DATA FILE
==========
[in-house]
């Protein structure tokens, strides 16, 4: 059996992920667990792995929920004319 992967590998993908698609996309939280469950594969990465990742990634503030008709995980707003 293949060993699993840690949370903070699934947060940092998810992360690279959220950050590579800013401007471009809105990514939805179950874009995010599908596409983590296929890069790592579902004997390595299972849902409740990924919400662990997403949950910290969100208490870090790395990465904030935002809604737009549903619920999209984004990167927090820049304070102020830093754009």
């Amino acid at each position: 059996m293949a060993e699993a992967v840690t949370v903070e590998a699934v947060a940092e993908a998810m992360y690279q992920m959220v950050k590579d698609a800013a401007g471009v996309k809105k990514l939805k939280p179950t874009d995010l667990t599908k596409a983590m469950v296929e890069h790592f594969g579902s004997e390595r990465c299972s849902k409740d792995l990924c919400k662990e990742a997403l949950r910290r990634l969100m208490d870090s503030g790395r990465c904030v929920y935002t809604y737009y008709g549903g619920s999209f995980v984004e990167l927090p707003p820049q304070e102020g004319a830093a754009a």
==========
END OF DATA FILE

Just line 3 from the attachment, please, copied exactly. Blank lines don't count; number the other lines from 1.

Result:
């Amino acid at each position: 059996m293949a060993e699993a992967v840690t949370v903070e590998a699934v947060a940092e993908a998810m992360y690279q992920m959220v950050k590579d698609a800013a401007g471009v996309k809105k990514l939805k939280p179950t874009d995010l667990t599908k596409a983590m469950v296929e890069h790592f594969g579902s004997e390595r990465c299972s849902k409740d792995l990924c919400k662990e990742a997403l949950r910290r990634l969100m208490d870090s503030g790395r990465c904030v929920y935002t809604y737009y008709g549903g619920s999209f995980v984004e990167l927090p707003p820049q304070e102020g004319a830093a754009a």